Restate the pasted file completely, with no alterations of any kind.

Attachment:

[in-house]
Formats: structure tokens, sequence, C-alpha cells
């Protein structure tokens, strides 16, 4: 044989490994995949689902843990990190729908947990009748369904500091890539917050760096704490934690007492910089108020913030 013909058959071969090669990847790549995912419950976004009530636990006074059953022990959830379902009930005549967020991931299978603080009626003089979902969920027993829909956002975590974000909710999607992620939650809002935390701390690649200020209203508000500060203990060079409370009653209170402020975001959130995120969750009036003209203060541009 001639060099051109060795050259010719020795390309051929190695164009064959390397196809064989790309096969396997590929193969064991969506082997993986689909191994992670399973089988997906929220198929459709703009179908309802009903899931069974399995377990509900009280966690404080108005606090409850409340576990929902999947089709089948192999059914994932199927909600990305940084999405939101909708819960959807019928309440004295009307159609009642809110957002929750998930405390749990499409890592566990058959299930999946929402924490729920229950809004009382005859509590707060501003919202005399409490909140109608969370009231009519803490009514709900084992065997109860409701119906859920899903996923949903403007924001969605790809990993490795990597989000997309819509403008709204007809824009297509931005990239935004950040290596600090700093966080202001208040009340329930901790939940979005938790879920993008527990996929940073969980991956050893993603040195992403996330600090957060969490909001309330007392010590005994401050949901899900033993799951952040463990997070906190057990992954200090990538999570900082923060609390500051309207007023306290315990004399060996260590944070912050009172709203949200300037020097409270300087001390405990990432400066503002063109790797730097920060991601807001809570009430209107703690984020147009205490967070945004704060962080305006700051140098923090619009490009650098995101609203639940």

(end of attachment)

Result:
[in-house]
Formats: structure tokens, sequence, C-alpha cells
């Protein structure tokens, strides 16, 4: 044989490994995949689902843990990190729908947990009748369904500091890539917050760096704490934690007492910089108020913030 013909058959071969090669990847790549995912419950976004009530636990006074059953022990959830379902009930005549967020991931299978603080009626003089979902969920027993829909956002975590974000909710999607992620939650809002935390701390690649200020209203508000500060203990060079409370009653209170402020975001959130995120969750009036003209203060541009 001639060099051109060795050259010719020795390309051929190695164009064959390397196809064989790309096969396997590929193969064991969506082997993986689909191994992670399973089988997906929220198929459709703009179908309802009903899931069974399995377990509900009280966690404080108005606090409850409340576990929902999947089709089948192999059914994932199927909600990305940084999405939101909708819960959807019928309440004295009307159609009642809110957002929750998930405390749990499409890592566990058959299930999946929402924490729920229950809004009382005859509590707060501003919202005399409490909140109608969370009231009519803490009514709900084992065997109860409701119906859920899903996923949903403007924001969605790809990993490795990597989000997309819509403008709204007809824009297509931005990239935004950040290596600090700093966080202001208040009340329930901790939940979005938790879920993008527990996929940073969980991956050893993603040195992403996330600090957060969490909001309330007392010590005994401050949901899900033993799951952040463990997070906190057990992954200090990538999570900082923060609390500051309207007023306290315990004399060996260590944070912050009172709203949200300037020097409270300087001390405990990432400066503002063109790797730097920060991601807001809570009430209107703690984020147009205490967070945004704060962080305006700051140098923090619009490009650098995101609203639940």